TransACT fibre buy: Hush money or new NBN direction?

Summary:In the wake of the TransACT buy, other private operators with tiny networks must be wondering whether they can offload their infrastructure to NBN Co, too.

It's nothing new that Canberra-area telco TransACT, which was itself snapped up by expanding mega-ISP iiNet for $60 million late in 2011, had been feeling somewhat put out that NBN Co had negotiated to effectively buy Telstra and Optus out of the fixed-network game, but had ignored the country's most successful residential fibre developer.

Just six months ago, iiNet CEO Michael Malone was baring his teeth at the government, warning that the company would compete aggressively with the NBN in areas where its fibre network was run — unless the government instead wanted to take the fibre off its hands.

By choosing the latter option and just paying $9 million for the fibre , NBN Co has defanged a company that has shown its commitment to growth, to be matched only by its success in achieving it: iiNet has been utilising its license to print money in recent years as profits more than doubled for the first half of the current fiscal year, and its customer base grew to 837,000 customers and 1.61 million services.

Malone initially calculated his asking price for the TransACT network as being around $1050 per premises passed, in line with the government’s previous Telstra and Optus deals. He more or less got that – the deal will be worth around $14m if 4500 more planned sites are connected by the time the deal is complete – and in the process has managed to make a nice return on iiNet’s $60m splash.

And why wouldn't he? Apart from some specific network deployments, iiNet's long-term plan has always been around delivering strong customer service to customers over other companies' networks.

With its breakneck growth, iiNet probably wouldn't have wanted to be burdened by the cost and bother of maintaining a network like TransACT's. Even if it returns customers to the market by selling out its TransACT fibre assets, iiNet knows it can just as easily get them back once the NBN has passed their homes, too.

Motivations aside, however, the fact that the government was willing to shell out for a privately-built fibre network adds an interesting wrinkle to the expansion of NBN Co.

Many pundits have argued for some time that NBN Co could accelerate its rollout by acquiring extant fibre assets rather than building its own. It's a policy that seemingly makes outward sense, but would be complicated by the need to link those networks to the broader NBN that's being rolled out across the country; sometimes,\ a consistent architecture is just easier to manage than a Frankenstein network.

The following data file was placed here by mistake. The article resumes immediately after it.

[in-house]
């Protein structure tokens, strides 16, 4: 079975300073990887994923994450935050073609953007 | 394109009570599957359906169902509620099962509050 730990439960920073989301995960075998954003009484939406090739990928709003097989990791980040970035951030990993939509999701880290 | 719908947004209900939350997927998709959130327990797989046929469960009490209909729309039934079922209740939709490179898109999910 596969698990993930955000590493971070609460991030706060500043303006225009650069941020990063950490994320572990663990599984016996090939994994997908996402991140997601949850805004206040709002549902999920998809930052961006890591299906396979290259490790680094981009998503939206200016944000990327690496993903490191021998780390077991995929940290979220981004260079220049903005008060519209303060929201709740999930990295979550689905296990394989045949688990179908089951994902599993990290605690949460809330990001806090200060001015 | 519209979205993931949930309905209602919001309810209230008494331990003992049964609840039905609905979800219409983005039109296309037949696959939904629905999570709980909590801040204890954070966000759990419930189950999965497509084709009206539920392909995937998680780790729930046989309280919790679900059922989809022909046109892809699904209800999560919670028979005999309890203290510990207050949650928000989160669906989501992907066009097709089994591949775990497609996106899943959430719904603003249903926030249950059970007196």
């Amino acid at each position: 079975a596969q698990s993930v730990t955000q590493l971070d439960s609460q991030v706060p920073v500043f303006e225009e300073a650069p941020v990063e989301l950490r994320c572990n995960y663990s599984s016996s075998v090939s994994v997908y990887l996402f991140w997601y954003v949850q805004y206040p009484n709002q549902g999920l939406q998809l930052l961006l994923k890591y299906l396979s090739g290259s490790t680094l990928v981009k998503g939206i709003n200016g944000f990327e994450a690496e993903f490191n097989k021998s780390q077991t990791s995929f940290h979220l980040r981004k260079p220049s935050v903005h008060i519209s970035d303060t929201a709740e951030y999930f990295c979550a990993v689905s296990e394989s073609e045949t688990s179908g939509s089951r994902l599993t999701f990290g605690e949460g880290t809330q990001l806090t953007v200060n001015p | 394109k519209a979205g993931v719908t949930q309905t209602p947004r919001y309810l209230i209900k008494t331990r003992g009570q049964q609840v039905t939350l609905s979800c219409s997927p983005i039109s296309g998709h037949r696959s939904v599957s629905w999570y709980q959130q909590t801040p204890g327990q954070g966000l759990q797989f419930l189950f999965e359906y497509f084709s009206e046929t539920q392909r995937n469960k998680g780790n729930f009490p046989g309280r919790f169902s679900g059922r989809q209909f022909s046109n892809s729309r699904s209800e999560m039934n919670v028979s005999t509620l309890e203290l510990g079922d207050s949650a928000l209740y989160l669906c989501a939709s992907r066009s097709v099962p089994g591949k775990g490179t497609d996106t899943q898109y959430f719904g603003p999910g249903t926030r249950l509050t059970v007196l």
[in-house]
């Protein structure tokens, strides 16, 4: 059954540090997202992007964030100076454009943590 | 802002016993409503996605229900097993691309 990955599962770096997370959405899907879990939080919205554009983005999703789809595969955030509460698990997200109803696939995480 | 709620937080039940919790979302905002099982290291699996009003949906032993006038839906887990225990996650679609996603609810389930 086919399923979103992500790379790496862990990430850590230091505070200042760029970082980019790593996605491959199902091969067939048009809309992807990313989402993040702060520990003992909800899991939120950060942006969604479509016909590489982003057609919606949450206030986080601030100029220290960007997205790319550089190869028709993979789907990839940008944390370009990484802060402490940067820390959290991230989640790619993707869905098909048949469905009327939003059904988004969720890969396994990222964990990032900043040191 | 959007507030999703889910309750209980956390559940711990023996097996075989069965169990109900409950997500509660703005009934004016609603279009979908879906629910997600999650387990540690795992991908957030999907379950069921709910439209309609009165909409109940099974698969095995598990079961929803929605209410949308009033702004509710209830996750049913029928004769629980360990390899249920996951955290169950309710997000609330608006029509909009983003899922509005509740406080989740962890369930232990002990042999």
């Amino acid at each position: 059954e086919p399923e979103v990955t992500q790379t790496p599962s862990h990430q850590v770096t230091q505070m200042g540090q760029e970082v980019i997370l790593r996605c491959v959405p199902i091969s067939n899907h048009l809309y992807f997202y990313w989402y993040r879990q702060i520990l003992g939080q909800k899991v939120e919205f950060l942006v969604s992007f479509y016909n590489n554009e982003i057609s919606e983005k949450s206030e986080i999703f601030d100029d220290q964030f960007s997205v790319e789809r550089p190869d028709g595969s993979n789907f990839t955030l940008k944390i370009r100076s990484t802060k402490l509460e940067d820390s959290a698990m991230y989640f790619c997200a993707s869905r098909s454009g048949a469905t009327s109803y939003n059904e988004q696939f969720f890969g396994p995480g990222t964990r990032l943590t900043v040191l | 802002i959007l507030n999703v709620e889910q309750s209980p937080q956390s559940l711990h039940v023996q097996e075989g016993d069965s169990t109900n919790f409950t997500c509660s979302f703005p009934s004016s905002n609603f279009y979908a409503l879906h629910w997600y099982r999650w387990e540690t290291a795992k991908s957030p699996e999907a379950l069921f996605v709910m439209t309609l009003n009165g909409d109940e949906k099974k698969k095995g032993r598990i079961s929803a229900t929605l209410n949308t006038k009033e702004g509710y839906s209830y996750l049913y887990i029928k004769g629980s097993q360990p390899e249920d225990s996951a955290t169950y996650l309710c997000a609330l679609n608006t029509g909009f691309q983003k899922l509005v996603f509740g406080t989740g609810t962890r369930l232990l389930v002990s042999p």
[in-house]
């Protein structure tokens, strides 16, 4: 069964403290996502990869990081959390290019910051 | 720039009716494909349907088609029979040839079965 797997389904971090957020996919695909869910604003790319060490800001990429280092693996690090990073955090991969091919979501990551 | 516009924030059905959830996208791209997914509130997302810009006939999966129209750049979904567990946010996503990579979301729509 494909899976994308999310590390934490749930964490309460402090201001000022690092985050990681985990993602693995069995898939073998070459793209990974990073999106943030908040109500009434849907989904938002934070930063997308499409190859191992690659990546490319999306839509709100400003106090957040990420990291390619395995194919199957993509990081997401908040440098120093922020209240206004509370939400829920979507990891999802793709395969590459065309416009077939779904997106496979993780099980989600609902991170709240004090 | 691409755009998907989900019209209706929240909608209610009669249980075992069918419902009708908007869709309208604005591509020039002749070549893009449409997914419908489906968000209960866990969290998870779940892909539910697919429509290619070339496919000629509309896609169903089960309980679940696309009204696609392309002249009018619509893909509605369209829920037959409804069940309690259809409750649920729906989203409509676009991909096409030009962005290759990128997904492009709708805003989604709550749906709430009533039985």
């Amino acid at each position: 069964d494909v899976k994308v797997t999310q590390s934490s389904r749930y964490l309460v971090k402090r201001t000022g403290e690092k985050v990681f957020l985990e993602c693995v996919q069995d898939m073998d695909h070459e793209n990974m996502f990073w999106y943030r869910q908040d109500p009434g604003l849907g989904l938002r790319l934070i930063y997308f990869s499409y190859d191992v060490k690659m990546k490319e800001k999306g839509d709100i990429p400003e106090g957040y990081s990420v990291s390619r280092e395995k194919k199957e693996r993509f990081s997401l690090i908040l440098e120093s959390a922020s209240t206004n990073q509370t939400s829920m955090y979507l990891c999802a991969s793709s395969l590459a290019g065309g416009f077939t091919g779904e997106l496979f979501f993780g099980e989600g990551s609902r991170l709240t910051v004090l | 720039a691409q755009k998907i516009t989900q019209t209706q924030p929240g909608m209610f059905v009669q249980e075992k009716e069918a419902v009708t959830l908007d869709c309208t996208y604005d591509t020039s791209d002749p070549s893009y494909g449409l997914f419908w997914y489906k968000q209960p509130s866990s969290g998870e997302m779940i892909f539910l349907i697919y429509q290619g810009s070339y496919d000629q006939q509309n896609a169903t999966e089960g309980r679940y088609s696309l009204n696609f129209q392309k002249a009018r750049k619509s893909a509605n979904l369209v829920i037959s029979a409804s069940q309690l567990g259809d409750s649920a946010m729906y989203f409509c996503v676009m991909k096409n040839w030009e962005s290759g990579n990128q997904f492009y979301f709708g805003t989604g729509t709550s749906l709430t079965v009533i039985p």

NBN Co knows this, which is why the threat of overbuilding TransACT's network had pushed Malone to bristle in the first place. Whether NBN Co now puts its shoulder against the task of integrating the TransACT fibre with its own — or it simply decommissions the existing fibre and runs its own through TransACT's ducts — that threat of overbuilding a private operator has been neutralised.

The deal does, however, set an interesting precedent: Now that NBN Co has caved in and bought the fibre network, one wonders what will become of TransACT's regional HFC networks in areas like Mildura, Ballarat, and Geelong, Victoria, which themselves came from the company's purchase of Neighbourhood Cable in 2007.

Because they are based on HFC — and NBN Co's policy regarding HFC has been to buy its customers and shut them down — one assumes they will not be as attractive to NBN Co as the TransACT fibre, whose composition is aligned with that of the NBN. Does that mean they will then be ignored, despite their promise of delivering 100Mbps if they are suitably upgraded using the DOCSIS 3 technology already in place on Telstra's and Optus' networks?

Probably — and indeed, that may be it for NBN Co, which needs to focus on continuing to build momentum on its own rollout, and may find it too complex and bothersome to negotiate deals with every private fibre operator that puts up its hand for a buyout.

If the Coalition comes into power on September 14, however, things could get very interesting, very quickly. Malcolm Turnbull's policy is based around a mix of technologies and this has meant HFC in many cases, specifically Telstra's HFC, since Turnbull has publicly dismissed the Optus network as being largely irrelevant.

Would the Coalition buy out iiNet's remaining HFC assets to boost its own network rollout? Or would it simply ignore the Neighbourhood Cable legacy, as NBN Co did, in favour of gifting an FttN monopoly for Telstra to service customers in those three cities?

In the wake of the TransACT buy, other private operators with tiny networks must be wondering whether they can offload their infrastructure to NBN Co, too — or whether the iiNet purchase represents the last of NBN Co's land-grab purchases. If the latter, then the real impact of NBN Co's move will be limited — but if it is the former, and NBN Co turns out to be willing to do similar deals with others, especially under a Coalition government, this could be the beginning of a new chapter for NBN Co.

What do you think? Is this a one-off? Or does it represent a new direction in NBN Co policy that could have even bigger implications under a Coalition government?

Update: Corrected figures for the final TransACT sale amount.

Topics: NBN, Government : AU

About

As large as the US mainland but with a smaller population than Texas, Australia relies on ICT innovation to maintain its position as a first-world democracy and a role model for the developing Asia-Pacific region. Award-winning journalist David Braue has covered Australia’s IT and telecoms sectors since 1995 – and he’s as quick to draw le... Full Bio

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